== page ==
Wood carving (різблення художне; rizblennia khudozhne). One of the chief branches of the decorative and applied arts in Ukraine. For many centuries the common people carved wooden plates, spoons, bowls, canes, furniture, cards, sleds, gates, beams, and gables and decorated them with designs organically linked with the practical function of those objects. Richly carved crosses and three-armed candlesticks played an important role in family and religious rituals. The carving of iconostases and church objects, which flourished particularly in the 16th and 17th centuries, was distinct from the popular form of the art. It was mostly thematic and large-scale, and its ornamentation, unlike folk ornamentation, was mostly floral and done in relief. Very few examples of pre-19th-century carving have survived. In the 19th century the influence of larger market forces was profound: carvers began producing purely decorative objects, and middlemen, who organized the distribution of such objects, began demanding new and alien designs. Under Soviet rule wood carving was a highly organized handicraft industry, supported and exploited commercially by the state.
Because of its remoteness, its forest resources, and the artistic talent of its inhabitants the Hutsul region has been by far the leading center of wood carving in Ukraine. The distinctive, traditional Hutsul style was developed further in the 19th and 20th centuries by master carvers, such as the Shkribliak family, Marko Mehedyniuk, and Vasyl Devdiuk. The ornamentation of Hutsul wood carving is flat-carved and geometric. It is enriched with inlays of colored wood, bone, metal wire, mother-of-pearl, and beads. The works of contemporary Hutsul masters, such as the Korpaniuk family, Ivan Balahurak, Mykola Tymkiv, and the Toniuk family, have been sold throughout the world.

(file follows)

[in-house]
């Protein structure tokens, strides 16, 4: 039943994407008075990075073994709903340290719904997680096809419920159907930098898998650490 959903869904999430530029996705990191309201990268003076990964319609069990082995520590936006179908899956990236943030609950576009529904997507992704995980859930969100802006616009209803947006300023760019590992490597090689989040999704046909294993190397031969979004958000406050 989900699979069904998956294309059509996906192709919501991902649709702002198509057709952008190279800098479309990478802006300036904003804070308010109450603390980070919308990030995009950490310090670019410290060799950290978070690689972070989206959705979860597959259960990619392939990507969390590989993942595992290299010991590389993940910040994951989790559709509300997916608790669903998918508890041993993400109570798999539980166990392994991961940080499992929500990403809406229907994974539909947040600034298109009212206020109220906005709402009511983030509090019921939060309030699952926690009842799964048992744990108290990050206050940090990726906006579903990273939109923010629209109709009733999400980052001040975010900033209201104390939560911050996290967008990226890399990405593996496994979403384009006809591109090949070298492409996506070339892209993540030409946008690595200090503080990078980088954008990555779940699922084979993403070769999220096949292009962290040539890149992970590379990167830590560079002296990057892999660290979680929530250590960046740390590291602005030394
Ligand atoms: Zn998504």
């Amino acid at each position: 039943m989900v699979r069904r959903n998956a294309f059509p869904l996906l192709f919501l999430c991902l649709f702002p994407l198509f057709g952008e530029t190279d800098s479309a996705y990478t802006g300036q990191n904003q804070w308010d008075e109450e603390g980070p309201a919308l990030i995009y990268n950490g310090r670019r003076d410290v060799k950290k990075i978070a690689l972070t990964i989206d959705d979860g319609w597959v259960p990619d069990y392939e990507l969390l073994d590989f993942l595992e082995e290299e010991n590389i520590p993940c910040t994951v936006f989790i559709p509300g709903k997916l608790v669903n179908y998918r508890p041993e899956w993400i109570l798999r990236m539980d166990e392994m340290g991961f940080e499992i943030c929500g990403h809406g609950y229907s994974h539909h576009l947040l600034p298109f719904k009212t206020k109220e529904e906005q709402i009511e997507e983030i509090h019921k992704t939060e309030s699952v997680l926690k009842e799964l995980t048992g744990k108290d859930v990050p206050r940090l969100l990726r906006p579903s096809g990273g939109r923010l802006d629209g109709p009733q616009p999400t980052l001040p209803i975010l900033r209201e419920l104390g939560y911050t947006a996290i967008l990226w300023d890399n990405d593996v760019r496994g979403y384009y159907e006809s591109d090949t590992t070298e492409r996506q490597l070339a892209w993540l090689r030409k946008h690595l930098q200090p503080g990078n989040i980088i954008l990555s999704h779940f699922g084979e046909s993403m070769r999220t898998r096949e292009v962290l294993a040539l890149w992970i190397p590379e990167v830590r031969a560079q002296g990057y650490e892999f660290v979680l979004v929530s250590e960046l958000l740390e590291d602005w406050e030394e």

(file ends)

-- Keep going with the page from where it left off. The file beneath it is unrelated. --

In central and eastern Ukraine, folk designs are flat-carved with mostly geometric (rosettes, zigzags, and semicircles) and occasional floral motifs. The incisions are deeper, and the relief is higher. The folk tradition of the Poltava region was popularized in the 19th century by the Yukhymenko family. In the 20th century a number of folk masters turned to thematic carving. Petro Verna, for example, carved portraits of literary characters.
In Transcarpathia Vasyl Svyda has developed a distinct style based on the local tradition of wood carving. He has also inspired and trained a younger generation in this art. The Lemko tradition of wood carving is known for its animal figures and floral ornamentation. Many families (eg, the Odrekhivsky family, the Sukhorsky family, and the Orysyk family) have won recognition for their artistic work.
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[This article originally appeared in the Encyclopedia of Ukraine, vol. 5 (1993).]